I chose to read this book because I had the idea that I wanted to read a book that had won the most recent Pulitzer Prize. At the time, the most recent was 2009′s fiction winner Olive Kitteridge. I wanted to see what was considered great fiction these days.
When I first cracked open the novel my first thought was, “Oh, no, this is going to be a very boring book.’
And now, having just finished it, I wish it had never ended.
Strout uses a collection of short stories all set in the small town of Crosby, Maine centered around a woman named Olive Kitteridge. The stories take on alternating points of view, and often Olive is merely walking past the narrator for a second. It’s in this way that we receive varying opinions and memories of Olive, while also receiving a whole other world and narrative. We learn not only about Olive and various other townspeople, but about the town itself.
The novel not only jumps narrators, but it jumps through time as well. While we aren’t given a from childhood to death timeline of any of the characters, we are still given a view of how they grow over a span of ten, fifteen, twenty years.
Olive is a surly no-nonsense retired school teacher with a steadfast and doting husband whom she loves but takes for granted. We see them interact with each other and their son, Christopher, while never being capable of really picking sides when they have conflict. Strout beautifully weaves the stories so that each character is entirely sympathetic regardless of their personality faults or mistakes.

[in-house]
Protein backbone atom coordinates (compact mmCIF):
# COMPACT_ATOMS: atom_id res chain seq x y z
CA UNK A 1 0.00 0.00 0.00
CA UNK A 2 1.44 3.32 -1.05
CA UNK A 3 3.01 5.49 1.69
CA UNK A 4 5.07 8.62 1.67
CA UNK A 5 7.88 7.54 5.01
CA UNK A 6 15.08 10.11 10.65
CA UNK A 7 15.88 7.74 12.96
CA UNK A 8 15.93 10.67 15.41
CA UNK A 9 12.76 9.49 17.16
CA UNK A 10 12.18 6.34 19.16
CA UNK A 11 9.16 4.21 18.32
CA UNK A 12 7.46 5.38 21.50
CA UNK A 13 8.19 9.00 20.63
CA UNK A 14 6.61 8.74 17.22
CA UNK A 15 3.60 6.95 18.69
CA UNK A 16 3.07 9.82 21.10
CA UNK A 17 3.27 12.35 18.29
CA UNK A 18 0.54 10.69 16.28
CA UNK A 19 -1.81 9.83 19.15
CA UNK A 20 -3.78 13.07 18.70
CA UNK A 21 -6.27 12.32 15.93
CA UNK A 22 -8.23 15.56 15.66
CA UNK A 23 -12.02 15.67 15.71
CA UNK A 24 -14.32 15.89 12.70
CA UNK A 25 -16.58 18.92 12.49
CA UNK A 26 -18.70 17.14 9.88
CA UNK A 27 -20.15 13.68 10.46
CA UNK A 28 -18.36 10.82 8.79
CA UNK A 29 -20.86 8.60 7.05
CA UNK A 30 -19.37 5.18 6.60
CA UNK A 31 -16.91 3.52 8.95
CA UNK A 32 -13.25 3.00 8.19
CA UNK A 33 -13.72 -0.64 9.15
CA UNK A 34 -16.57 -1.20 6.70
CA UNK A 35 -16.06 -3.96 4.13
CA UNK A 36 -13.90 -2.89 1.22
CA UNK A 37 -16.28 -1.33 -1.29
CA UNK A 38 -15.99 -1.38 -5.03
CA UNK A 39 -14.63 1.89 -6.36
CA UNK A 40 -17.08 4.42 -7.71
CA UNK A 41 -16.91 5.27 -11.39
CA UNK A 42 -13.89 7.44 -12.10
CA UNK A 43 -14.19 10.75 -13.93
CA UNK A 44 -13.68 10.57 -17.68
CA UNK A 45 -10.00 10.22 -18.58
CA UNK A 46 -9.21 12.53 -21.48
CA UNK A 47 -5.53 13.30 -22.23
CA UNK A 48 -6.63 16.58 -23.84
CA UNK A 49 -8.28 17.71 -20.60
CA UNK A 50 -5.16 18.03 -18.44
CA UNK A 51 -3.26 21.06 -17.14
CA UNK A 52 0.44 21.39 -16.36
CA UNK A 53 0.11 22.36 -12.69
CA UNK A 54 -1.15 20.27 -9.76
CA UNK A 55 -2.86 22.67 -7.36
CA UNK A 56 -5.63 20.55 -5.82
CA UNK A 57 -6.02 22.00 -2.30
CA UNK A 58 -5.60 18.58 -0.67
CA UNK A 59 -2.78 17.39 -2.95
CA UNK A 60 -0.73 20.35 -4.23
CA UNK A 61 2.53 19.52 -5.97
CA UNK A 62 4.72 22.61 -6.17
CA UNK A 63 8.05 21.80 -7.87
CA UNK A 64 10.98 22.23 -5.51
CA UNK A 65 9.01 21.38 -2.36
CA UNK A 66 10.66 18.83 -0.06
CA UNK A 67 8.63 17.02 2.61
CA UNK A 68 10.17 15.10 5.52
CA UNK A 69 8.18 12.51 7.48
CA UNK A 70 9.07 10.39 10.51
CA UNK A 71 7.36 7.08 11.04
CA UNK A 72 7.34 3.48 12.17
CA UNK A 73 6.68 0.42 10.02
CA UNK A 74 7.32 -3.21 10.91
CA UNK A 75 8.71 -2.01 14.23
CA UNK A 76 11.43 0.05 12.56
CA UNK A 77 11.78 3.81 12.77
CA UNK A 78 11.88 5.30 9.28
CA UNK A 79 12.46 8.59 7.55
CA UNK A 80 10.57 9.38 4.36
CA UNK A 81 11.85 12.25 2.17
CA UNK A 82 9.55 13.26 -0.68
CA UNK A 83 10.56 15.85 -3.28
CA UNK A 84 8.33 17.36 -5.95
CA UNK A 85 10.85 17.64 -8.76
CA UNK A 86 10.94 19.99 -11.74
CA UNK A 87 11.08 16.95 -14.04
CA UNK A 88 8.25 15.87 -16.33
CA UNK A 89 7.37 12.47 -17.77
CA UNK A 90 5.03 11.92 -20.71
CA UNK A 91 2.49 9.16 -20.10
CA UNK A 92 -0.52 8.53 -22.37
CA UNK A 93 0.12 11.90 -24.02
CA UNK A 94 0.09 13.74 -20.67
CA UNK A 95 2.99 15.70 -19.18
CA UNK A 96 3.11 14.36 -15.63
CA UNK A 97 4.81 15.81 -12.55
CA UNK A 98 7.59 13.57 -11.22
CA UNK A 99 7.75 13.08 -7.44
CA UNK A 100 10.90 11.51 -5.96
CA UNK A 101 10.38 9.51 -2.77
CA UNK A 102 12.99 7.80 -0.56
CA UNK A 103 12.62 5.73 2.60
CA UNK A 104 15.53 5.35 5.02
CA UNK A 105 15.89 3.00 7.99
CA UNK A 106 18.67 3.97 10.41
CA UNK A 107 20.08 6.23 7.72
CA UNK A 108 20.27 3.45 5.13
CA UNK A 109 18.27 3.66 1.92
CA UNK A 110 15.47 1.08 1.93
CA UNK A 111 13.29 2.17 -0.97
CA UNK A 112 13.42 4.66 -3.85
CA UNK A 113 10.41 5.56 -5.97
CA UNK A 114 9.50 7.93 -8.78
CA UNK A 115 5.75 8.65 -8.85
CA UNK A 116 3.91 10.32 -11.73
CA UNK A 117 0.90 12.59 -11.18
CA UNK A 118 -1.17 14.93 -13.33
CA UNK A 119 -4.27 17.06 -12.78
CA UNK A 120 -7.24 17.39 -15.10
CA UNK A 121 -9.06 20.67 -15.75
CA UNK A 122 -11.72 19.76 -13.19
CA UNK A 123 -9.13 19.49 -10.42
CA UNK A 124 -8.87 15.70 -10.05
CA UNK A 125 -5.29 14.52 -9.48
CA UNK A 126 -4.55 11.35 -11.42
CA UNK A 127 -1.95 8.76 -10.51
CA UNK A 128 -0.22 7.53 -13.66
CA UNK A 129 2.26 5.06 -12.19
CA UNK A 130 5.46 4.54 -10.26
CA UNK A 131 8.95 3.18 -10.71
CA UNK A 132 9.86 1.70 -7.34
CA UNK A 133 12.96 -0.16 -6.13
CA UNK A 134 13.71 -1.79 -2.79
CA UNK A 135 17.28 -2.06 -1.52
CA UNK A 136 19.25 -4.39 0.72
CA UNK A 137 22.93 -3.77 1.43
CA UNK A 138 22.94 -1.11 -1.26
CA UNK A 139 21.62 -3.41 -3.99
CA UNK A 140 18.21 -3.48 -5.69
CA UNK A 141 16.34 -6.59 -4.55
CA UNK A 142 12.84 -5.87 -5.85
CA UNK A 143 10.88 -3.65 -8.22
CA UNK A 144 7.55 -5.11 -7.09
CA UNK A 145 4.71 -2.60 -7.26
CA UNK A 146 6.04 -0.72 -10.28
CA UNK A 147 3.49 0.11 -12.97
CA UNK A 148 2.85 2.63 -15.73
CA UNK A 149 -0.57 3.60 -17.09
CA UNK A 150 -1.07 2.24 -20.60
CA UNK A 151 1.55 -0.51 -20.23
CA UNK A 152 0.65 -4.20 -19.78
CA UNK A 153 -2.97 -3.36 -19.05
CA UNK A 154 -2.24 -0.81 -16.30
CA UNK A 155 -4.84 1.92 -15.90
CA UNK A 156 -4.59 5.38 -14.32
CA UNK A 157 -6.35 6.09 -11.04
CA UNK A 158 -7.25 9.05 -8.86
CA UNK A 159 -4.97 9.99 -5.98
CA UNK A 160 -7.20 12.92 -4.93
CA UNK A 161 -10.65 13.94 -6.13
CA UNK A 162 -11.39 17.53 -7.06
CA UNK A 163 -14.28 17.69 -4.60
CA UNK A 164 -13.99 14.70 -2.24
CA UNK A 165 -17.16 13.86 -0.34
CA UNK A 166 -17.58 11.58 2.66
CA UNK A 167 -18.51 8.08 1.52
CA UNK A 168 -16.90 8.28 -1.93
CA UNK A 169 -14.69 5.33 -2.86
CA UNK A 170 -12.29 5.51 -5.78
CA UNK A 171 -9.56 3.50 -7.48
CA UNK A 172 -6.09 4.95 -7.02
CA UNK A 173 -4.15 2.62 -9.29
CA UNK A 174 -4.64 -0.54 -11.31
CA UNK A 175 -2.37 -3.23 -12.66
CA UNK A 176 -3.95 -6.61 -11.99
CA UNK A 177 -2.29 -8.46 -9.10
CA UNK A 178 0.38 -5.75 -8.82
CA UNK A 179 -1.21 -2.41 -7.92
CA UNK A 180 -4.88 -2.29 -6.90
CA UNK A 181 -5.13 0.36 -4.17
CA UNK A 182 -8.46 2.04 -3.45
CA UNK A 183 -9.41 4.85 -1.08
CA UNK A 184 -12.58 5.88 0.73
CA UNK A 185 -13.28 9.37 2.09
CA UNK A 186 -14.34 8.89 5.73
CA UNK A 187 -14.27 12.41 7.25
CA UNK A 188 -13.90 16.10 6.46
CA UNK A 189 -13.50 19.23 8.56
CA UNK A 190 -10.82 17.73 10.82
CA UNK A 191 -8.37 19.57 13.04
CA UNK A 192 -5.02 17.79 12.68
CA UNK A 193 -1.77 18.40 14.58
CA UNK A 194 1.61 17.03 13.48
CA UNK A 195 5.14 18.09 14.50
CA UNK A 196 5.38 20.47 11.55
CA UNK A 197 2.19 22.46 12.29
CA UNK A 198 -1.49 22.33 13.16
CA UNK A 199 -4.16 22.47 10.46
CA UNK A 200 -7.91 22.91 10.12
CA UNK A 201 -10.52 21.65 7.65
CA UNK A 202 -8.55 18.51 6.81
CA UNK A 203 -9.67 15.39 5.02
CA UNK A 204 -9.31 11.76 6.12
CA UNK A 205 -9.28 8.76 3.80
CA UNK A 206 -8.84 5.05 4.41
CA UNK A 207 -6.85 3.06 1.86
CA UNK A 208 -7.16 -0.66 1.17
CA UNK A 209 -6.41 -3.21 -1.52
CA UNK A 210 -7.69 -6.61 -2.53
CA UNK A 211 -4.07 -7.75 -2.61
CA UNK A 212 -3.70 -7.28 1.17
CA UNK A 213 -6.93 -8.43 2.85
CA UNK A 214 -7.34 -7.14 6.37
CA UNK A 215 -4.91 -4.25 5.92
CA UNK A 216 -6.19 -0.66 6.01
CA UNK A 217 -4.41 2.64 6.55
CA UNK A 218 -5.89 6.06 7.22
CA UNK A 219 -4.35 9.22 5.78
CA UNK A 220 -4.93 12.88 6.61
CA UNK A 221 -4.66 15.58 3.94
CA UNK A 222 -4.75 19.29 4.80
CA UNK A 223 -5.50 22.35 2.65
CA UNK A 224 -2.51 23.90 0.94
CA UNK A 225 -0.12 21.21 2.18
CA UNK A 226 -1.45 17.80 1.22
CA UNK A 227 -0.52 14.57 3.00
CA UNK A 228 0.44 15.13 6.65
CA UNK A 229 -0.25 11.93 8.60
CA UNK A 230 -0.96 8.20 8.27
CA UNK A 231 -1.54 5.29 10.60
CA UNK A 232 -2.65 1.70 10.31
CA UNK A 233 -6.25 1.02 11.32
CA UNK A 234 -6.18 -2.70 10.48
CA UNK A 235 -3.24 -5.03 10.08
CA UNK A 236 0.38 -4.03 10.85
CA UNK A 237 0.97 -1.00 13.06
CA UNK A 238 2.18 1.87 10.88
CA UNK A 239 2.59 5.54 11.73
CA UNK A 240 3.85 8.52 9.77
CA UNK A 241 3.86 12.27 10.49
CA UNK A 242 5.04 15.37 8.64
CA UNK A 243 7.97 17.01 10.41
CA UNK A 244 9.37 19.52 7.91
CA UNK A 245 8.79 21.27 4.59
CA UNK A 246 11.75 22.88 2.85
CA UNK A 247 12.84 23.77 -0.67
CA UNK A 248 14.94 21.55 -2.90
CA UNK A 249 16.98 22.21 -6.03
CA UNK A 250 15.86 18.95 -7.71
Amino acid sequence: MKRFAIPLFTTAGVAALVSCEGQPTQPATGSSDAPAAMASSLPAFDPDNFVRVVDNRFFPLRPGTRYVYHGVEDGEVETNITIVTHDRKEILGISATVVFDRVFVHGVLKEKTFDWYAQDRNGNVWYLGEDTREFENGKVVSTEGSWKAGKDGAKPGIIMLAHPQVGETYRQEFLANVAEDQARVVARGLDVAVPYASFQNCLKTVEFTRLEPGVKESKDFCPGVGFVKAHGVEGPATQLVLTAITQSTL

While not focused on Olive, we learn of a young girl dying of anorexia, a lounge piano singer, and many others. Certain places, like a doughnut shop, surface as settings in many of the stories.
Details aside, I can say that this novel is a story about what it is to get old- what it is to lose loved ones and to gain perspectives on life and love. The amount of love and tenderness in this novel is so natural and touching, not cheesy and cliché as some novels often are.
Some of the characters are more distinct than others which sometimes come across a little washed out, or too similar to another character. Also most of the chapters re-set scene and history too much because Strout, I’m sure, wrote it so that the stories could be easily separated. While I understand that tactic it makes it slightly annoying. I was often thinking, “yeah, I know all this already I’ve been reading the novel!”
But that’s easy to get around as she doesn’t over do it too much.
All in all, it was a very touching read with a lot of sadness. Though it has its down moments, I finished the novel feeling hopeful, not morose.